There is no shortage of literature on the subject. Philosophers like Phillipe van Parijs’s paper had the provocative title Why Surfers Should be Fed: The Liberal Case for an Unconditional Basic Income (van Parjis, 1991), and others like Bregman describe in detail why we should introduce a UBI (Bregman 2017). Good as these texts are none provide chapter and verse by answering the important question of demonstrating that it could work. This where Donaghy’s text comes in its own. He argues that as a Universal Basic Income is so much simpler and transparent than the present mess, it is something of a dole bludger’s nightmare — the fewer and simpler the rules, the fewer loopholes there are. If UBI were administered by the ATO, the ATO would simply give everyone a UBI number and we would give the ATO a bank account number. Every fortnight the UBI would be paid into your account. If your only income is the UBI you will pay no tax. If you earn an income in addition to the UBI you will pay some tax.
The next question is ‘how can we possibly afford that?’
This is covered in some detail in the four appendices. Essentially there are four things which make it affordable. A UBI would reduce the costs in running the welfare system. Secondly, overseas trials have demonstrated that it increases employment. Thirdly there are savings on our mental health expenditure — remove the worry about one’s finances and you reduce rates of mental health problems. The fourth relates to the way we tax people — our tax system would need to be made more equitable.
Donaghy cites Simon Cowan who believes the UBI to be a bad idea he claimed that the top tax rate would have to go up to as much 60% — totally unacceptable. If experts such as he have such a poor grasp of economic history no wonder we have doubts. Top marginal tax rates have been as high more than 100% (Scandinavia) but even in Australia is had nudged 80%. But even if we do not increase the marginal tax rates Donaghy cites Switzerland’s version of the Tobin Tax — a small charge on all electronic financial transactions of 0.2% would yield €200 billion.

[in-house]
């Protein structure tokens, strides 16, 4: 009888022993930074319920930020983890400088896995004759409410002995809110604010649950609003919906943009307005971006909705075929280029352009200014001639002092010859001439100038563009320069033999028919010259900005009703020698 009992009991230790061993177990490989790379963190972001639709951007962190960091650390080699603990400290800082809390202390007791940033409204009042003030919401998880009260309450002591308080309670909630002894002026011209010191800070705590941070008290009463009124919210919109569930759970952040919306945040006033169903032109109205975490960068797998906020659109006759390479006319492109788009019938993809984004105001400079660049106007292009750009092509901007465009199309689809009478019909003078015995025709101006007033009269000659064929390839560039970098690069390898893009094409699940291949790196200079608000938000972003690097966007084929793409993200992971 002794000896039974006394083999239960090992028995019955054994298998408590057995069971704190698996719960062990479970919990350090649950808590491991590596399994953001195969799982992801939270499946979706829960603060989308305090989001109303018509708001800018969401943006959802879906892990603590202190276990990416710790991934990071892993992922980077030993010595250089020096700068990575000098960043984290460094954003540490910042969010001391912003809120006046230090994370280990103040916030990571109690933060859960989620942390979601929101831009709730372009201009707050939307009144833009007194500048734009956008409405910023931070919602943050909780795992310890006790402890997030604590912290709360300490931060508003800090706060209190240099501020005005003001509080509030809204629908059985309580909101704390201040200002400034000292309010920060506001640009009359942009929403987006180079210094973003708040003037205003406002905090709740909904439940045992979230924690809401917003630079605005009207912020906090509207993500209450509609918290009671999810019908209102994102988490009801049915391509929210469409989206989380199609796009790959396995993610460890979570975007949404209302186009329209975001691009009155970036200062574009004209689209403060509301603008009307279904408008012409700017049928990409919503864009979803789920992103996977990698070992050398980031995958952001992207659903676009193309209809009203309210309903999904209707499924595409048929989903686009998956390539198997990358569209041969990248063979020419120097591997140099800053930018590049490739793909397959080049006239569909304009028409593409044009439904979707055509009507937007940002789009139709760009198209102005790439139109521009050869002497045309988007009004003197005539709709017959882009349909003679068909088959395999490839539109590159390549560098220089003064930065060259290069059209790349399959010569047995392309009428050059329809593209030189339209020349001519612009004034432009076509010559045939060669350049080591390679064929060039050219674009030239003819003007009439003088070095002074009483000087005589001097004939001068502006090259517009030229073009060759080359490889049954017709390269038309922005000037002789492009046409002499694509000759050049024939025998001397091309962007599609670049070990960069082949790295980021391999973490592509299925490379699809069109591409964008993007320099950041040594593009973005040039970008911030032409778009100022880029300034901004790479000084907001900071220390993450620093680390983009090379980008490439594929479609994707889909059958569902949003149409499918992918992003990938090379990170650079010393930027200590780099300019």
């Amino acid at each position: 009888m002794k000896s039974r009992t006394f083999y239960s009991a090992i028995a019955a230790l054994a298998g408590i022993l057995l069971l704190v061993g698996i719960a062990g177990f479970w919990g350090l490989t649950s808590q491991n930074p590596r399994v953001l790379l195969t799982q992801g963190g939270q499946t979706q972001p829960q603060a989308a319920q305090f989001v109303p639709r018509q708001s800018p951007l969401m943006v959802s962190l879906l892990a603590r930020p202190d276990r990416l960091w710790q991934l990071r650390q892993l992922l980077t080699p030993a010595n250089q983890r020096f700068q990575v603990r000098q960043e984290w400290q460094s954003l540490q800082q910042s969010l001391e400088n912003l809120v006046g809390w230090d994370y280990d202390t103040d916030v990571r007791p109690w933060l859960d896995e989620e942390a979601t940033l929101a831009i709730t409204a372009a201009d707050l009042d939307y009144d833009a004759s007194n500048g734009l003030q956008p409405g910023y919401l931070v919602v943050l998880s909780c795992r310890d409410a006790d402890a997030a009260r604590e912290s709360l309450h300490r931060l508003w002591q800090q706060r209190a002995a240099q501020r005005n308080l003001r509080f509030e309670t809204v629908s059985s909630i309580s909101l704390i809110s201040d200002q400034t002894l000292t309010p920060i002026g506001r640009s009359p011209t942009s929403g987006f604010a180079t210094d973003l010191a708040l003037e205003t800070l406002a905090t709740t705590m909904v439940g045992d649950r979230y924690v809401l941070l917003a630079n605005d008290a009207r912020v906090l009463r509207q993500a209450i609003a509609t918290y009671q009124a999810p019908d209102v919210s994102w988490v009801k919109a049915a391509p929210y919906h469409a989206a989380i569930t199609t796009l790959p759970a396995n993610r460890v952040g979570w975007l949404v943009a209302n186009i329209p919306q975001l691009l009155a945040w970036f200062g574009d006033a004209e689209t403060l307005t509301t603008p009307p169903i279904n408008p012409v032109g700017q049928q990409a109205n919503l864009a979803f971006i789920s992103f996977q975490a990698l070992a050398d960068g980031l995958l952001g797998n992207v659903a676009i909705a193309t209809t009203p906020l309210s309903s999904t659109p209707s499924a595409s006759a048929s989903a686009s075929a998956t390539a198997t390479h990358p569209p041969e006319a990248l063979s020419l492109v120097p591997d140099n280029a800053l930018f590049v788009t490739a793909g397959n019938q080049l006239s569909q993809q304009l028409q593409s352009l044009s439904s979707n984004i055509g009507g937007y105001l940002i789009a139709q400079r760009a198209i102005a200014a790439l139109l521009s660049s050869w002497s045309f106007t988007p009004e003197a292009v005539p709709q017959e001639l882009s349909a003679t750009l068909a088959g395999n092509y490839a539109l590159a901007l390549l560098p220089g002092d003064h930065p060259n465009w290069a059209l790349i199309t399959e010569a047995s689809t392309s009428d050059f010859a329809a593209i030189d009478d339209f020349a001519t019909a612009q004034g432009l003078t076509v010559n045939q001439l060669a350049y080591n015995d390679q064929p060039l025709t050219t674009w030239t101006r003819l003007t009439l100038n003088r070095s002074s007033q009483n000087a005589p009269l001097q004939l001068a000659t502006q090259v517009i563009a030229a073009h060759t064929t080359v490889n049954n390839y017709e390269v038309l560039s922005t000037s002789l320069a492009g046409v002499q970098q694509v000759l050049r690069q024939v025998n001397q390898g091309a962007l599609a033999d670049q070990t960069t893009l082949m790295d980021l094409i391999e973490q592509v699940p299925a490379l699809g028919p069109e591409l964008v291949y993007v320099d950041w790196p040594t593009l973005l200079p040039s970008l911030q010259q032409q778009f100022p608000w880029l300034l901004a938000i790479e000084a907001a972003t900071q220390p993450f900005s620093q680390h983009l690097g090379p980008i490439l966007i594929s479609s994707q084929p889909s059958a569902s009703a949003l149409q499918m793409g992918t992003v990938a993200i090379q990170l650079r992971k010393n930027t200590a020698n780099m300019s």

Donaghy’s book is not a panacea but it demonstrates that we should take the idea seriously.
Boyle, M., J. Hickson and K. Ujhelyi Gomez (2022). An Unequal Pandemic: Neoliberalism, Variegated Vulnerability, and Uneven Disease Burdens. COVID-19 and the Case Against Neoliberalism: The United Kingdom’s Political Pandemic. M. Boyle, J. Hickson and K. Ujhelyi Gomez. Cham, Springer International Publishing: 155-179.
Bregman, R. (2017). Utopia for realists : how we can build the ideal world, Little Brown and Company.
Philippe van, P. (1991). “Why Surfers Should be Fed: The Liberal Case for an Unconditonal Basic Income.” Philosophy & Public Affairs 20(2).
Piketty, T. (2020). Capital and Ideology. Massachusetts, Belknap.
Stretton, H. (1979). “The Australian War on the Poor’.” New Society 15: 368-370.
About the author
A published author himself Dr John Tons has served as both a political activist and researcher in education and social justice. His book John Rawls and Environmental Justice was published in 2022. In this review he assesses Brian Donaghy’s book on the UBI with implications for Robodebt.